In 2012 and early 2013, a number of foreign tourists travelling overland in the South Sinai were abducted in numerous separate incidents by local Bedouins demanding concessions from the government. The foreigners were generally released unharmed shortly after being abducted; however, the fact that tourists could be abducted highlighted the lesser security measures outside resort areas. It is thought that the authorities have since improved overland security measures, and there have been no reported abductions since mid-2013. However, the 16 February bombing points to another possible flaw in security in the South Sinai governorate and once again underlines the risk of cross-country travel, even in areas where security is thought to be heightened such as the immediate border area.
At present, it is unclear if ABM will launch a sustained campaign against the tourism sector, including in the Sinai Peninsula, from its primary operating areas in the North Sinai. One attack does not represent a new trend; however, ABM has operated extensively in both the North Sinai and South Sinai since 2013 and has claimed or been blamed for rocket attacks targeting the Israeli city of Eilat (located immediately east of Taba) and a car bombing near a security force facility in El-Tor, capital of the South Sinai, on 7 October 2013. At minimum, the group has an operational capability to infiltrate and conduct attacks in the South Sinai. The recent attack and its statement also clearly highlight that it possesses a clear motivation to target economic interests, including the tourism sector.
The conclusion, therefore, is that it will attempt to conduct further attacks against economic/tourist targets in the near-term. The likelihood of a successful attack will possibly be lessened by the anticipated increased intercity/town route security the local authorities are likely to implement following the 16 February attack. This may lead ABM to target secondary targets or smaller resort areas in the Sinai Peninsula or elsewhere in Egypt. It may also attempt to conduct attacks via alternative methods.
On 25 January 2014, ABM claimed responsibility for the destruction of an Egyptian military helicopter in the Sinai Peninsula. A video released by the group showed what appeared to be a militant firing a shoulder-fired surface-to-air missile (SAM) at the aircraft. This attack, which has yet to be replicated, realised long-standing concerns that militants in the region had obtained access to advanced weaponry. The potential exists that ABM and other like-minded groups, having assessed that attacks against tourist interests are now increasingly required, may seek alternative modes of attack, including SAM assaults against commercial airliners. These threats have led to warnings in the past. Air traffic over Eilat was suspended for a time in August 2013 while a Dutch airliner suspended flights to Sharm el-Sheikh in October of the same year.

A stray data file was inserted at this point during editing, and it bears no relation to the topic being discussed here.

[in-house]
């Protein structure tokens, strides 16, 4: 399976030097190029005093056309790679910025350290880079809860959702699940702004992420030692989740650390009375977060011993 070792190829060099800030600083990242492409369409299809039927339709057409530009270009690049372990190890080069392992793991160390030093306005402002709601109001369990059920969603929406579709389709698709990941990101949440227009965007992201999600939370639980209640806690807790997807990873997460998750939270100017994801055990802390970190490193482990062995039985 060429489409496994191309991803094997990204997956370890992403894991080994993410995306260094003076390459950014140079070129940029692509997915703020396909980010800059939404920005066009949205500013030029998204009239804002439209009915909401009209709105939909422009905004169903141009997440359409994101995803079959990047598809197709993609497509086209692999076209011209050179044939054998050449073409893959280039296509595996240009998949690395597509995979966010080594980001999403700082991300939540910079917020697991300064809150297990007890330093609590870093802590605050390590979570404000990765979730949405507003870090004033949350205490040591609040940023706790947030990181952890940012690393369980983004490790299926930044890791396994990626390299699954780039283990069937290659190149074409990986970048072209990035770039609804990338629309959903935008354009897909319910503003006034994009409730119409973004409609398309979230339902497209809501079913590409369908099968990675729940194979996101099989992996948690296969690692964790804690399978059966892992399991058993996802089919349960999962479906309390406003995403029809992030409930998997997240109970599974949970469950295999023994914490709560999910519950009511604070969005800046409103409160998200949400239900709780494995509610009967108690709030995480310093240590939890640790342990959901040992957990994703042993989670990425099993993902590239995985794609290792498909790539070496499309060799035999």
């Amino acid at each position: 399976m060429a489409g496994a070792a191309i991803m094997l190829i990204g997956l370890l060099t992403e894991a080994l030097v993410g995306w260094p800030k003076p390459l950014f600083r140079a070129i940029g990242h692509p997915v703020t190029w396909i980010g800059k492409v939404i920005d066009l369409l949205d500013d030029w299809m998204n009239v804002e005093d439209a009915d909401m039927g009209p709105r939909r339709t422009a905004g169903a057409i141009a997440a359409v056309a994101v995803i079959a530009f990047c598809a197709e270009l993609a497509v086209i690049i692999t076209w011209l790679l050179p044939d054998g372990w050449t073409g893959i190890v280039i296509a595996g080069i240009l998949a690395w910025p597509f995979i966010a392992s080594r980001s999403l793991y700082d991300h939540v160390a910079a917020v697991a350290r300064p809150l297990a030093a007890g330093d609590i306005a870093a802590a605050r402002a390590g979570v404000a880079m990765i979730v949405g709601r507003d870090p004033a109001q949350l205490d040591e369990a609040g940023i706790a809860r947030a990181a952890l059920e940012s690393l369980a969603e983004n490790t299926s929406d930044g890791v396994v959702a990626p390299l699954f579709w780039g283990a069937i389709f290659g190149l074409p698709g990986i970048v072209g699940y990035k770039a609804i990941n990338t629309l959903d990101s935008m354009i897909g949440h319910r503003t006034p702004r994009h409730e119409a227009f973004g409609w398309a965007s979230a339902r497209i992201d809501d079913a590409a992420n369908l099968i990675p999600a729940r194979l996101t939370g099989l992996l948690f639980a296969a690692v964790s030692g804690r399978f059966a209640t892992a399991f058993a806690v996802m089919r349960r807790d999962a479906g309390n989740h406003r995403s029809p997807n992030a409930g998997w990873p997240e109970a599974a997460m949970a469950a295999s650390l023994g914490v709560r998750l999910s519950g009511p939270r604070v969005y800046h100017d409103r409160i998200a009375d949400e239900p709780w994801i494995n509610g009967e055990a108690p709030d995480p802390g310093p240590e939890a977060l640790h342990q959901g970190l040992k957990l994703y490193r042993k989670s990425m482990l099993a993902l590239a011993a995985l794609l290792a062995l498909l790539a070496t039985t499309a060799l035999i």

Islamist militants in Egypt will seek to expand their operations and grow in strength over the near-term. Access to power via previously legitimate means has now been firmly restricted by the current regime. The primary ‘voice’ of the Islamist bloc in Egypt, the Muslim Brotherhood, has effectively been banned and it is unlikely that it will agree or even be allowed to participate in the next national elections. Militants may therefore benefit from an increase in support for violence against the state from previously moderate and conservative Islamist quarters of Egyptian society. Groups such as ABM, which are now well-established, are also likely to seek out new targets in their campaign to unseat the military and its appointed interim government.
Economic interests remain, in their view, legitimate targets. These interests/future targets include tourists, tourist sites and resort areas. Elevated security in these areas or near areas where foreigners congregate, particularly in the Sinai peninsula, will limit the likelihood of a successful attack; however, militants, who have already shown that they can adapt their strategy and alter their targeting criteria may seek out alternative targets (e.g. outside the Sinai) or alternative methods of attack (e.g. SAMs).
By Andre Colling, Chief Analyst for Middle East and North Africa, at red24.
Correction 19/2/14: The article originally stated that the attack took place on 17 February rather than 16 February. This has now been corrected.